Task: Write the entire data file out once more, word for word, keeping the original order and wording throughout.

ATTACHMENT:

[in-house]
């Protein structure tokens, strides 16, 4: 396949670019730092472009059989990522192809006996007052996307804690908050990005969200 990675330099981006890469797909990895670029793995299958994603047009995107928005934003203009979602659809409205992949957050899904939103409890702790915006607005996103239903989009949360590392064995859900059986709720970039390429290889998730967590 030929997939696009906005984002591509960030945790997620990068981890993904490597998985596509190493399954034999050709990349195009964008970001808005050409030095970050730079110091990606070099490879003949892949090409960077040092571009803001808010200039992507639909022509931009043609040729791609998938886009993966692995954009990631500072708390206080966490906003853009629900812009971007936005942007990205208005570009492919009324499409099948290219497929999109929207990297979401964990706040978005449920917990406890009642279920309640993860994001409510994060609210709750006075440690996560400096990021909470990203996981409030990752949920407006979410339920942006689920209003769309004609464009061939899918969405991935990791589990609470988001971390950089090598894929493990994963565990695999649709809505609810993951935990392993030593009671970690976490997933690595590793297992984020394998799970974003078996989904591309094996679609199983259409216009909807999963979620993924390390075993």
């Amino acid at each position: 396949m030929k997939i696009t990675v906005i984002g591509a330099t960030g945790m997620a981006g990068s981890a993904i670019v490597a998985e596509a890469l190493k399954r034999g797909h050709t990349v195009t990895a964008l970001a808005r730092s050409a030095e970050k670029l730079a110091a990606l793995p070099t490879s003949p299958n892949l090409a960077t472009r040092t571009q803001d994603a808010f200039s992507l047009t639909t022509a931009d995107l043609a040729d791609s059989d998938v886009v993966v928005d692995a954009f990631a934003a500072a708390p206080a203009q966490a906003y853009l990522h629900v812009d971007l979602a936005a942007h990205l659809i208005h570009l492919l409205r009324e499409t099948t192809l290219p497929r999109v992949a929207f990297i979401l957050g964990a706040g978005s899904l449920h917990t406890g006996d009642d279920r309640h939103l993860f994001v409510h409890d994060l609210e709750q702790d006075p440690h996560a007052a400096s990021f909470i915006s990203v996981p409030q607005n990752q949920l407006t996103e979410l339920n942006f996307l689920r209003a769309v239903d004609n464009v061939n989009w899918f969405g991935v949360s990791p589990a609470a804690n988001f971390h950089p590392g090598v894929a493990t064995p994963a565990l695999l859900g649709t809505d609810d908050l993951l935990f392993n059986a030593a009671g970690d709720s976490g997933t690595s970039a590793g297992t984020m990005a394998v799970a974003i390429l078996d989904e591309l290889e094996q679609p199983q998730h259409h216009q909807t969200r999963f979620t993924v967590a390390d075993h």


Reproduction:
[in-house]
């Protein structure tokens, strides 16, 4: 396949670019730092472009059989990522192809006996007052996307804690908050990005969200 990675330099981006890469797909990895670029793995299958994603047009995107928005934003203009979602659809409205992949957050899904939103409890702790915006607005996103239903989009949360590392064995859900059986709720970039390429290889998730967590 030929997939696009906005984002591509960030945790997620990068981890993904490597998985596509190493399954034999050709990349195009964008970001808005050409030095970050730079110091990606070099490879003949892949090409960077040092571009803001808010200039992507639909022509931009043609040729791609998938886009993966692995954009990631500072708390206080966490906003853009629900812009971007936005942007990205208005570009492919009324499409099948290219497929999109929207990297979401964990706040978005449920917990406890009642279920309640993860994001409510994060609210709750006075440690996560400096990021909470990203996981409030990752949920407006979410339920942006689920209003769309004609464009061939899918969405991935990791589990609470988001971390950089090598894929493990994963565990695999649709809505609810993951935990392993030593009671970690976490997933690595590793297992984020394998799970974003078996989904591309094996679609199983259409216009909807999963979620993924390390075993």
């Amino acid at each position: 396949m030929k997939i696009t990675v906005i984002g591509a330099t960030g945790m997620a981006g990068s981890a993904i670019v490597a998985e596509a890469l190493k399954r034999g797909h050709t990349v195009t990895a964008l970001a808005r730092s050409a030095e970050k670029l730079a110091a990606l793995p070099t490879s003949p299958n892949l090409a960077t472009r040092t571009q803001d994603a808010f200039s992507l047009t639909t022509a931009d995107l043609a040729d791609s059989d998938v886009v993966v928005d692995a954009f990631a934003a500072a708390p206080a203009q966490a906003y853009l990522h629900v812009d971007l979602a936005a942007h990205l659809i208005h570009l492919l409205r009324e499409t099948t192809l290219p497929r999109v992949a929207f990297i979401l957050g964990a706040g978005s899904l449920h917990t406890g006996d009642d279920r309640h939103l993860f994001v409510h409890d994060l609210e709750q702790d006075p440690h996560a007052a400096s990021f909470i915006s990203v996981p409030q607005n990752q949920l407006t996103e979410l339920n942006f996307l689920r209003a769309v239903d004609n464009v061939n989009w899918f969405g991935v949360s990791p589990a609470a804690n988001f971390h950089p590392g090598v894929a493990t064995p994963a565990l695999l859900g649709t809505d609810d908050l993951l935990f392993n059986a030593a009671g970690d709720s976490g997933t690595s970039a590793g297992t984020m990005a394998v799970a974003i390429l078996d989904e591309l290889e094996q679609p199983q998730h259409h216009q909807t969200r999963f979620t993924v967590a390390d075993h």